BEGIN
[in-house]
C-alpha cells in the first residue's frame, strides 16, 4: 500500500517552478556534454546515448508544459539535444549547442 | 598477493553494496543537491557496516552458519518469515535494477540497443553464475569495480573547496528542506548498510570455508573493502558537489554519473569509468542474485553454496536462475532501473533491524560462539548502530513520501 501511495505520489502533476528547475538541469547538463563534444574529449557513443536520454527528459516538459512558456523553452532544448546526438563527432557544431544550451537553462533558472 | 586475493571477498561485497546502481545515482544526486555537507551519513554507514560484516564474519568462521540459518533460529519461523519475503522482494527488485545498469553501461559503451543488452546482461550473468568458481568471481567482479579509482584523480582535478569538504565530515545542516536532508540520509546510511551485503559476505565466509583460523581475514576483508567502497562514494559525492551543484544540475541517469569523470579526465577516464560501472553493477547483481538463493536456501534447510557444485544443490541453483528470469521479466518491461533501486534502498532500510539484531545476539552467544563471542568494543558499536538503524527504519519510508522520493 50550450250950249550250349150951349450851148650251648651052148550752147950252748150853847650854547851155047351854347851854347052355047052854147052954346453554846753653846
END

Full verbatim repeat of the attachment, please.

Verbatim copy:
[in-house]
C-alpha cells in the first residue's frame, strides 16, 4: 500500500517552478556534454546515448508544459539535444549547442 | 598477493553494496543537491557496516552458519518469515535494477540497443553464475569495480573547496528542506548498510570455508573493502558537489554519473569509468542474485553454496536462475532501473533491524560462539548502530513520501 501511495505520489502533476528547475538541469547538463563534444574529449557513443536520454527528459516538459512558456523553452532544448546526438563527432557544431544550451537553462533558472 | 586475493571477498561485497546502481545515482544526486555537507551519513554507514560484516564474519568462521540459518533460529519461523519475503522482494527488485545498469553501461559503451543488452546482461550473468568458481568471481567482479579509482584523480582535478569538504565530515545542516536532508540520509546510511551485503559476505565466509583460523581475514576483508567502497562514494559525492551543484544540475541517469569523470579526465577516464560501472553493477547483481538463493536456501534447510557444485544443490541453483528470469521479466518491461533501486534502498532500510539484531545476539552467544563471542568494543558499536538503524527504519519510508522520493 50550450250950249550250349150951349450851148650251648651052148550752147950252748150853847650854547851155047351854347851854347052355047052854147052954346453554846753653846